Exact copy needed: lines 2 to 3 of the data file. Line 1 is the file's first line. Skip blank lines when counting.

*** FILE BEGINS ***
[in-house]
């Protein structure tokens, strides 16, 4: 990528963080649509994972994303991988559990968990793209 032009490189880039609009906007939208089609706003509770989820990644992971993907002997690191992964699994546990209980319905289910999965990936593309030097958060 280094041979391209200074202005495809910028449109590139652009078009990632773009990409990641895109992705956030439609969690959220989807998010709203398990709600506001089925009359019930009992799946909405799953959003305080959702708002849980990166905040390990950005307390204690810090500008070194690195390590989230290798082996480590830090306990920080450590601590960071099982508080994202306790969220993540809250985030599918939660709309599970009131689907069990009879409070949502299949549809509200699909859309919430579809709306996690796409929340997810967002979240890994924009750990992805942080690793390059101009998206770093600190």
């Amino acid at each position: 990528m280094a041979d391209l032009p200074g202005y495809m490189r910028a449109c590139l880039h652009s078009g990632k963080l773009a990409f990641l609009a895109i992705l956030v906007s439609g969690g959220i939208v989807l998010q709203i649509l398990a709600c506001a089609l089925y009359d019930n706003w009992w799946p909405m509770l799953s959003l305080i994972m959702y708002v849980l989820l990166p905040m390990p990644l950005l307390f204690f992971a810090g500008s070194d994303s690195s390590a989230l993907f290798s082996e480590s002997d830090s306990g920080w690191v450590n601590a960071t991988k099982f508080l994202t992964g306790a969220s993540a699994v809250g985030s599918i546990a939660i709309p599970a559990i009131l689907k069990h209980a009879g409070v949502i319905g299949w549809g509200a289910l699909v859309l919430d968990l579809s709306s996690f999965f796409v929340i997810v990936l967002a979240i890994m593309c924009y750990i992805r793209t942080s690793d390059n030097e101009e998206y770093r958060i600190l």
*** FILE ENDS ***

């Protein structure tokens, strides 16, 4: 990528963080649509994972994303991988559990968990793209 032009490189880039609009906007939208089609706003509770989820990644992971993907002997690191992964699994546990209980319905289910999965990936593309030097958060 280094041979391209200074202005495809910028449109590139652009078009990632773009990409990641895109992705956030439609969690959220989807998010709203398990709600506001089925009359019930009992799946909405799953959003305080959702708002849980990166905040390990950005307390204690810090500008070194690195390590989230290798082996480590830090306990920080450590601590960071099982508080994202306790969220993540809250985030599918939660709309599970009131689907069990009879409070949502299949549809509200699909859309919430579809709306996690796409929340997810967002979240890994924009750990992805942080690793390059101009998206770093600190």
């Amino acid at each position: 990528m280094a041979d391209l032009p200074g202005y495809m490189r910028a449109c590139l880039h652009s078009g990632k963080l773009a990409f990641l609009a895109i992705l956030v906007s439609g969690g959220i939208v989807l998010q709203i649509l398990a709600c506001a089609l089925y009359d019930n706003w009992w799946p909405m509770l799953s959003l305080i994972m959702y708002v849980l989820l990166p905040m390990p990644l950005l307390f204690f992971a810090g500008s070194d994303s690195s390590a989230l993907f290798s082996e480590s002997d830090s306990g920080w690191v450590n601590a960071t991988k099982f508080l994202t992964g306790a969220s993540a699994v809250g985030s599918i546990a939660i709309p599970a559990i009131l689907k069990h209980a009879g409070v949502i319905g299949w549809g509200a289910l699909v859309l919430d968990l579809s709306s996690f999965f796409v929340i997810v990936l967002a979240i890994m593309c924009y750990i992805r793209t942080s690793d390059n030097e101009e998206y770093r958060i600190l």